The term Nazarene (Ναζωραiος) might be more exactly transcribed Nazoree. Its termination thus suggests a member of a sect (cf. Pharisee, Sadducee) rather than an indication of origin; cf. Magdalene, i.e. of Magdala. It is probable that the term Nazoree was first applied to the disciples after our Lord’s death, Acts 24:5, with a measure of contempt for the provincial origin (cf. John 1:46) of the founder of the sect. When the word became common its hostile sense would diminish (cf. Quaker) and it might well have become synonymous with the strictly geographical term Nazarene originally used of Jesus himself (Prat, I, 119) — hence its use throughout Matthew, Acts, John (Mark uses Nazarene). Nevertheless, it was always possible to recall the original, contemptuous flavour of the expression, and it is probable that this is Matthew’s intention here (Lagrange). If this is so, he wishes to say that the obscurity of his Master’s home, though now a subject of derision, should not be unexpected to those who knew the prophets. These, rightly read, had spoken of a Messias humanly inglorious, Isaiah 53, Psalms 21. It is perhaps less probable that the term Nazoree contains a verbal reference to the sapling (nēser; Douay Version flower) from the Davidic root, Isaiah 11:1. This would make the prophecy little more than a punning coincidence and would scarcely justify Matthew’s plural prophets.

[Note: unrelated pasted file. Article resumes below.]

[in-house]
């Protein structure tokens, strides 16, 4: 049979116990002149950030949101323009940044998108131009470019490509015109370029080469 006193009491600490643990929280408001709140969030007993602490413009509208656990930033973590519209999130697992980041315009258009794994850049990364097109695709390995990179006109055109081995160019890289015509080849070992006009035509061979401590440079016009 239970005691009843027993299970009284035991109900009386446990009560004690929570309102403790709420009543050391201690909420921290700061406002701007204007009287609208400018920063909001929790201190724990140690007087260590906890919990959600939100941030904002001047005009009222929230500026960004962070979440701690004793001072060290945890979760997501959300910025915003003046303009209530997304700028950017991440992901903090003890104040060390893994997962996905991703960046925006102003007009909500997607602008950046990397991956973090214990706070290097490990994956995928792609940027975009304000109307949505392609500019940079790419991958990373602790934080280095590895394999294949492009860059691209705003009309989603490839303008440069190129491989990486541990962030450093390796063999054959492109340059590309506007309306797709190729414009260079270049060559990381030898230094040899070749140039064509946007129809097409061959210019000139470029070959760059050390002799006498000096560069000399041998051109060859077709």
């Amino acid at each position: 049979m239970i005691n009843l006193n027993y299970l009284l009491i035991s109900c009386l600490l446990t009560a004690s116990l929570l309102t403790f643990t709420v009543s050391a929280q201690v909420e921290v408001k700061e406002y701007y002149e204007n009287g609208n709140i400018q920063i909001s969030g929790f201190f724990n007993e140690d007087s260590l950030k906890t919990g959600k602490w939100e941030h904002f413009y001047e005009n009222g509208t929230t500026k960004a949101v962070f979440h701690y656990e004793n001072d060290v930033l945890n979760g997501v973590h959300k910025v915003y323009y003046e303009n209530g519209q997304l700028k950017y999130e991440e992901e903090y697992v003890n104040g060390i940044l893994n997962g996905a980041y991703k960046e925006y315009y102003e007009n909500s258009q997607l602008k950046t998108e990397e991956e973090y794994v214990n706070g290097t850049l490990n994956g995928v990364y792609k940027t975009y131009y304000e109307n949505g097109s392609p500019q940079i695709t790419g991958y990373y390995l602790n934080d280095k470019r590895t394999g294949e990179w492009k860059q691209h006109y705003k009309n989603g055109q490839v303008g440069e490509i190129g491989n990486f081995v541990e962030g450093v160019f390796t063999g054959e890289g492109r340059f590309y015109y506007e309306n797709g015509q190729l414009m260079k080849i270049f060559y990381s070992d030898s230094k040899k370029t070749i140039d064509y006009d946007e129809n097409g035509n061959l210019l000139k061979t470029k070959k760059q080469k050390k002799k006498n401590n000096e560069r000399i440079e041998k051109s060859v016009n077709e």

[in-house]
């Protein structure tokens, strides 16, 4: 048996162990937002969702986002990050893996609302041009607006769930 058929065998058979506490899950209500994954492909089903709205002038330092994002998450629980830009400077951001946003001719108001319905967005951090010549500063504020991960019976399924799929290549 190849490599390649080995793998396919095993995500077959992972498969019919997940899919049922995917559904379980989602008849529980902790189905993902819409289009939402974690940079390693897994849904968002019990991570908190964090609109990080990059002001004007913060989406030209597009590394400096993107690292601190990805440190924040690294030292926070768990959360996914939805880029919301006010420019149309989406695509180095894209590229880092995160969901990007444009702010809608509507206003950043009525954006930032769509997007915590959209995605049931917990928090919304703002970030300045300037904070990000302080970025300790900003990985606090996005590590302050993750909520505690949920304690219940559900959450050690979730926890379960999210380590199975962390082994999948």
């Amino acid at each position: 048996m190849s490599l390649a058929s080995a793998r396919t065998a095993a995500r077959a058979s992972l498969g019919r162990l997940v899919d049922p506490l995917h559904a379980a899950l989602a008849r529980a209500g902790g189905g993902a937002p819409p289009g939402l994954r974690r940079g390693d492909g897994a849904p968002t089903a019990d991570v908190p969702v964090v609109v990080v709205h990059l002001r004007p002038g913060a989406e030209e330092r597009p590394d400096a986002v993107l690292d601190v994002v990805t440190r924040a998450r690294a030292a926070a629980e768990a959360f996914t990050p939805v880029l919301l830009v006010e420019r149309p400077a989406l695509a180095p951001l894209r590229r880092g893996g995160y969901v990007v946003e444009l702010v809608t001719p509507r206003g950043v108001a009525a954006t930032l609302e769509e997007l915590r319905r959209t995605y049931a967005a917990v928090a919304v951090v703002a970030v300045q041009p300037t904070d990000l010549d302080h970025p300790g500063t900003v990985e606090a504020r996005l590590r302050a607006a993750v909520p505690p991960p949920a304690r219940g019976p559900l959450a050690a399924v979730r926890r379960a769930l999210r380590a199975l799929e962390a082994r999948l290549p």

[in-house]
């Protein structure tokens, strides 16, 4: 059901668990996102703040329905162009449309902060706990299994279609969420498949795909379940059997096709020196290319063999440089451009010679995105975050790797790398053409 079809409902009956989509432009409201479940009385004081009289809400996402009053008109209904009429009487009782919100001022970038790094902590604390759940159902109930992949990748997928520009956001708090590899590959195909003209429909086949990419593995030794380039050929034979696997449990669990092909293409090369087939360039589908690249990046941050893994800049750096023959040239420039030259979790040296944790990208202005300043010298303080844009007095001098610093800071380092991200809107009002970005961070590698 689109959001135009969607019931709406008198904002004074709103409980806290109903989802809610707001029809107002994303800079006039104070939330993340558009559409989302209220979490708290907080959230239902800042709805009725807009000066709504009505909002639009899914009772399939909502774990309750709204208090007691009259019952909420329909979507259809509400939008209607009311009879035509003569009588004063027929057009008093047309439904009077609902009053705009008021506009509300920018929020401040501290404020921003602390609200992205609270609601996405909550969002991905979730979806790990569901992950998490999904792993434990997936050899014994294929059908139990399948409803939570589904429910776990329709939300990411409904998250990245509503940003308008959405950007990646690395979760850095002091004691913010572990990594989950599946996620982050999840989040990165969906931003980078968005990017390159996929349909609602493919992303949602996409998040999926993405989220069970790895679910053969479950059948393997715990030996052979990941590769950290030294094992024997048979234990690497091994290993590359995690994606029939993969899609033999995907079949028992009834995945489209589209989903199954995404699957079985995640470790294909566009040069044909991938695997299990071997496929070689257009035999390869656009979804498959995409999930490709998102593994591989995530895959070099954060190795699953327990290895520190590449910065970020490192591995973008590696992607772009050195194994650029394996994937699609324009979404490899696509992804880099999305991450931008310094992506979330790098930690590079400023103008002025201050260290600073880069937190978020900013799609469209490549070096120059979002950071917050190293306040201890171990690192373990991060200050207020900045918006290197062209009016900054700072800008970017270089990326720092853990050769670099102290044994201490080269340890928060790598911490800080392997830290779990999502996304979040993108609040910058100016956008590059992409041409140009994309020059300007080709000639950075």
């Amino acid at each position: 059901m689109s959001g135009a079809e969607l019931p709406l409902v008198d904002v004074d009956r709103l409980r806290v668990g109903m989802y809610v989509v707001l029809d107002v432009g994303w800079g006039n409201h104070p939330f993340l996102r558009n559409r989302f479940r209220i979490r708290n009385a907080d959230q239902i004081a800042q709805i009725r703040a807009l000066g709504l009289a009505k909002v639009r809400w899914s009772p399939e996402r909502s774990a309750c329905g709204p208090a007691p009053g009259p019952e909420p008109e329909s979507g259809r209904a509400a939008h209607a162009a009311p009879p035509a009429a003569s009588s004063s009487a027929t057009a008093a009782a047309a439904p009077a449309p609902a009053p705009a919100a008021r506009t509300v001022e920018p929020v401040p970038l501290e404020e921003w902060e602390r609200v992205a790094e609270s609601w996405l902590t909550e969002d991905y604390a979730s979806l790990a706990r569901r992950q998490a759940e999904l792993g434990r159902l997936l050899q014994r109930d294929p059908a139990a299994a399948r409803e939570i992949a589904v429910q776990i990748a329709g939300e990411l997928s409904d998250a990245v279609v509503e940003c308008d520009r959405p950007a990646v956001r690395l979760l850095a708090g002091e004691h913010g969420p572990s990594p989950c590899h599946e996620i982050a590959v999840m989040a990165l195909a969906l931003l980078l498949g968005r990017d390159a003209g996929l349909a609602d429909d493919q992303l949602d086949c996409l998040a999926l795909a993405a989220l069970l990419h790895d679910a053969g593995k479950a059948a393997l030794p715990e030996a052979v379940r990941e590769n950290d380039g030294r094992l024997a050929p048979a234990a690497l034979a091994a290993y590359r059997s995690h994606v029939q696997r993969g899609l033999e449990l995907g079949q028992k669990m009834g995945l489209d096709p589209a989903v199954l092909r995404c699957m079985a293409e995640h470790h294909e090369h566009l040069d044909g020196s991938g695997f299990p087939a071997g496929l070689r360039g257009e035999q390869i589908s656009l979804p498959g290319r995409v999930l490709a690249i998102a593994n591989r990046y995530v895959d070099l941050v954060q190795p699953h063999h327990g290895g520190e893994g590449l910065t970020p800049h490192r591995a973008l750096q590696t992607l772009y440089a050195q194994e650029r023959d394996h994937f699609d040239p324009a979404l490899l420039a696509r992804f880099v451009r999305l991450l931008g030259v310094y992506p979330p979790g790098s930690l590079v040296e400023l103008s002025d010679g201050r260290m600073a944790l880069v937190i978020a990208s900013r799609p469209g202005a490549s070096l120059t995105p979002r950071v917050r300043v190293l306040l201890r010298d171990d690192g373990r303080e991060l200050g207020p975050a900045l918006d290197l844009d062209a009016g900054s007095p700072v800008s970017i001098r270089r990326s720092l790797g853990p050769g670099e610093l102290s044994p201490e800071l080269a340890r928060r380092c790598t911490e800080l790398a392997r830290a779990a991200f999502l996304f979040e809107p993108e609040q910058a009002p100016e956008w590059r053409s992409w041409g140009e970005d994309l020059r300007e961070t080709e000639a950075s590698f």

Jones, A. (1953). The Gospel of Jesus Christ according to St Matthew. In B. Orchard and E. F. Sutcliffe (Eds.), A Catholic Commentary on Holy Scripture (p. 857). Toronto; New York;Edinburgh: Thomas Nelson.